They [The Payola Reserve] walk the path that has been paved by musical pioneers before them in a way that’s different from how anyone else walks it. - Redefine Magazine


200 Years, LP: self-released 2007
One Long Apology, LP: self-released 2006
Lay in Wait, EP: self-released 2005



If it's possible for a band to embody both vintage sound and contemporary relevance, The Payola Reserve are on a mission to do just that -- perhaps the forefront of a trend toward a new musical revolution. Imagine Neil Young Americana mixed with Jeff Tweedy modernity. This is a band out to make people remember a time when music mattered.

The latest album 200 Years positions them well on this journey. Rock, folk, country, bluegrass, pop, soul…these words all apply on paper but sound empty next to the train whistle blow of Jugband Joan, the assured city strut of portrait society, the forlorn harmonica of All Things Are Better In Heaven. With geographic precision this record evokes The Payola Reserve’s native Baltimore, the two-step of the Appalachians, the brass sheen of Memphis.

All of this bodes well for the band’s future. That is, if lead singer Ben Pranger could get off the freewheeling apocalyptic trip he’s on throughout one of the collection’s more irreverent songs, Around That Long. Launched in 2005, Pranger, lead guitarist/keyboardist Alberto Pacheco, bassist Bryson Dudley and drummer Ken Fisher have all the elements of dark Americana, but with a psychedelic edge and dynamic instrumentation, including Rhodes, organ, piano and melodic (Pacheco); rhythm and slide guitars (Pranger); and bass, harmonica, guitars and percussion (Dudley).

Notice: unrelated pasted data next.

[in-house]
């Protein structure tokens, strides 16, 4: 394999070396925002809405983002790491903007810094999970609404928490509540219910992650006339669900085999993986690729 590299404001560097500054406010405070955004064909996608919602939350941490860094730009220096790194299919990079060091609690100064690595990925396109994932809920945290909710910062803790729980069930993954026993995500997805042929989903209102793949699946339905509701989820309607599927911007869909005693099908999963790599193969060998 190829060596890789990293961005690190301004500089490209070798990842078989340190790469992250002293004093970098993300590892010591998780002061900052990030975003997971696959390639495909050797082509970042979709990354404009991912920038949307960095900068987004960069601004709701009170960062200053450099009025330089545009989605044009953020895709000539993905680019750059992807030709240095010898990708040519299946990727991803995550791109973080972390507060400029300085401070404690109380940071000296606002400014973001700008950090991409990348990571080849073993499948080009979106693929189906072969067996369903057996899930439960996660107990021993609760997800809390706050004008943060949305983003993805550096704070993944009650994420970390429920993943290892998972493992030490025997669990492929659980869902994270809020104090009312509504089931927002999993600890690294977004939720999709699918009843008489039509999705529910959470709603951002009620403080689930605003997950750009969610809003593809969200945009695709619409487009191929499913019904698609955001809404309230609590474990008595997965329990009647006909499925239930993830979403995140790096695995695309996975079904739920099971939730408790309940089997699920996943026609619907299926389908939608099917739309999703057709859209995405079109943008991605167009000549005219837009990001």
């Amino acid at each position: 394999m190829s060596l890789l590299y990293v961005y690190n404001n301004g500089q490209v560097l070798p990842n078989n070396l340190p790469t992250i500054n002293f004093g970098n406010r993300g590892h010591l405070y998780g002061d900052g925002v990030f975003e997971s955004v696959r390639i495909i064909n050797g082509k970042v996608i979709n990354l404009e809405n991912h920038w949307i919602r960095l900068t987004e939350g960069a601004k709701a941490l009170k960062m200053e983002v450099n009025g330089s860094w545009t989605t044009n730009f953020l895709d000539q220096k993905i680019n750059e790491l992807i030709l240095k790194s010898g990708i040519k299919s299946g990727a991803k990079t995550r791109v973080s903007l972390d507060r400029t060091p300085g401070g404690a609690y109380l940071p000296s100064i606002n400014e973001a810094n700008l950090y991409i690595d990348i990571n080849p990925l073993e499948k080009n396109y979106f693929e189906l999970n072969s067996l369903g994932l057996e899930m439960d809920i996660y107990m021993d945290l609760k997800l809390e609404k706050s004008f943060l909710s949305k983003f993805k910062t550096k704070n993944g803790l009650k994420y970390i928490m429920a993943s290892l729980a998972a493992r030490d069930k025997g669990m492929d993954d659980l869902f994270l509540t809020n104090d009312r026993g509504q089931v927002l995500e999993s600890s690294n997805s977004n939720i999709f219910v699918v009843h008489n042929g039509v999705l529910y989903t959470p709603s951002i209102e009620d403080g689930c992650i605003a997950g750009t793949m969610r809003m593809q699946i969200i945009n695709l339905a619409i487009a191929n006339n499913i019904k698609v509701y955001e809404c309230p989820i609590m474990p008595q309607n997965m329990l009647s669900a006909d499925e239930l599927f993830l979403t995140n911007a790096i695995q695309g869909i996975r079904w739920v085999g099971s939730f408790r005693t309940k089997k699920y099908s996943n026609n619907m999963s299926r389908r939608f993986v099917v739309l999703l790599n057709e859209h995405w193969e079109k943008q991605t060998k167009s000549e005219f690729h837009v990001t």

“According to your television everyone is rich,” cries the first line of Grade A Television. With that the listener is both rebuked and invited to a world littered with sirens and sawdust, a world where Joan of Arc hails from West Virginia and folksinger Bobbie Gentry is the ultimate muse. The characters inhabiting these songs are 21st Century America’s outcasts, either unwilling or unable to stomach the surreal climate of fear, anxiety and mindless entertainment.

Songs like Around That Long and Going Army whimsically address this anxiety both lyrically and musically. The former confronts apocalyptic fear-mongers with sarcastic humor, “When they say they’re getting ready for the rapture, I picture local weather-men enraged,” while Going Army employs jingle-like hooks as a satire of a well-known ad campaign. Lost Wind Craze comes closest to the emotional core of the record, its narrator “carved out, inching away, wheeling around in a lost wind craze,” perhaps the plight of a young band trying to get back what it knows is gone.

It’s fittingly ironic that the band is named after the legendary payola practices of the music industry, yet they’ve been huge on college radio without spending a cent. Their debut 2005 EP Lay in Wait received regular airplay at 226 college stations, while One Long Apology reached #176 on the CMJ national college charts, receiving spins on over 150 stations. Not bad for recordings done from a basement studio in, as they call it, “the Great American Slum.”